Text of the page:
Old Mexican Spanish Style Interiors

by THAT Painter Lady

In Old Mexico Spanish Style Interiors, the rooms are either square, large, and coldly high, or in the shape of a long rectangle (as the dining room and the sola, or drawing-room).

Mexican rooms are usually as much as twelve or fifteen feet high; the ceilings are not plastered, and either the great closely studded four-by-eight-inch beams are exposed, or are covered by a painted canvas ceiling, which rises and falls in the wind with ghostly deliberation.

Mexican Style bathroom
photo credit: ANGELOUX

The walls are usually painted, wall paper being uncommon.

The woodwork is painted, though sometimes there is handsome paneling of French style.

The windows and doors are all long and narrow, two doors or two windows opening French fashion.

All the rooms of a true Mexican house, including the bedrooms, are floored with tile, the Mexican supply house presenting a large stock of different patterns, these proper for a parlor, those for a dining room or bedroom. Such floors may be partially covered with rugs, but often the cold tile presents the only floor surface.

In the more modern houses, and where foreigners have insisted, wooden floors are laid, and rugs are used as elsewhere in the world, but the dampness of the wet season makes carpets at least inadvisable.

Even in the best of the old houses there were no comfortable bathrooms, and the only conveniences were a toilet and a shower upon the first floor, but not always on the second. The Mexican style bathroom is for bathing only; it is a large tiled or cement floored chamber into which no sunlight ever enters, with a drain in one corner and with a shower bath for the warmer, and a movable metal tub for the cooler, season.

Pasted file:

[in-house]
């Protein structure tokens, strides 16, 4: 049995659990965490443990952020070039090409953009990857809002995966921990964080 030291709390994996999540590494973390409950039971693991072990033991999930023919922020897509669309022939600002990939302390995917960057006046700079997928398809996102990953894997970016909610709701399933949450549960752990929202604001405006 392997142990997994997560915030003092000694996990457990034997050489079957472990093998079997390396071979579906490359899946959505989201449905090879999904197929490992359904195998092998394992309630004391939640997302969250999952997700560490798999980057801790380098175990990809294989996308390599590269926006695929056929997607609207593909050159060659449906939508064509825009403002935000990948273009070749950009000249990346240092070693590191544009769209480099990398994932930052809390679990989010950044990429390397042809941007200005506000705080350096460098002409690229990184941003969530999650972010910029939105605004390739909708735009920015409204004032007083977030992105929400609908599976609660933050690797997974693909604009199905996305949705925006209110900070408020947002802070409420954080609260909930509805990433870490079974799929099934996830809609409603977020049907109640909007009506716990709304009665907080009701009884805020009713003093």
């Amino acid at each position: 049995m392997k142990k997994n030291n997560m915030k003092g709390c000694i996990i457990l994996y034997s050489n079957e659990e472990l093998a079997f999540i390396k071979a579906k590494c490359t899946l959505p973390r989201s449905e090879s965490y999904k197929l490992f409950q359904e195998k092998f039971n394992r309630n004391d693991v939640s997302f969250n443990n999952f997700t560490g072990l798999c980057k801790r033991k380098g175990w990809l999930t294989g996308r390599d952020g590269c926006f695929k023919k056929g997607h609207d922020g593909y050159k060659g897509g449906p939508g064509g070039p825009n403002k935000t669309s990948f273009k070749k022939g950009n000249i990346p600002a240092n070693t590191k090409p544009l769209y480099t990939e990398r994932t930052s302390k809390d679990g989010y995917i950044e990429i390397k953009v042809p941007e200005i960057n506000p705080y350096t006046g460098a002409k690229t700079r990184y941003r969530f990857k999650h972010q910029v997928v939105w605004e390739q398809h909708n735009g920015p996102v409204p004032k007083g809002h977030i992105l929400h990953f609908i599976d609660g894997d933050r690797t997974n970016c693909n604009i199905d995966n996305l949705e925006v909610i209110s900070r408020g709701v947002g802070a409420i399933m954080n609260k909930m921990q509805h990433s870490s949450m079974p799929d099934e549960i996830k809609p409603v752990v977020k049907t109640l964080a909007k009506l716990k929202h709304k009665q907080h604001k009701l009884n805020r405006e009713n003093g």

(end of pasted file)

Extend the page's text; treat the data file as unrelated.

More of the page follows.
The Mexican style kitchen, a great, dark hole at the back of the house, is fitted with running water in a stone or cement sink, and on one side is a wide, colorful brick or tile counter with innumerable square holes where charcoal is burned for cooking each individual dish. Oil and gas burners were found, but few coal or wood stoves, and little electrical apparatus.

Spanish style homes
photo credit: [ B.A.M. ]

Mexican houses were not well adapted, architecturally, to cleanliness. Even bedrooms seldom got sunlight, and were very liable to be damp, and in the rainy season even moldy. Such scrubbing of the tile floors as was done made them more than usually slippery for several days afterward, and it was at the peril of one's life and limb that the servants of a well-regulated Old Mexican Spanish Style house were kept busy with wash pail and soap.

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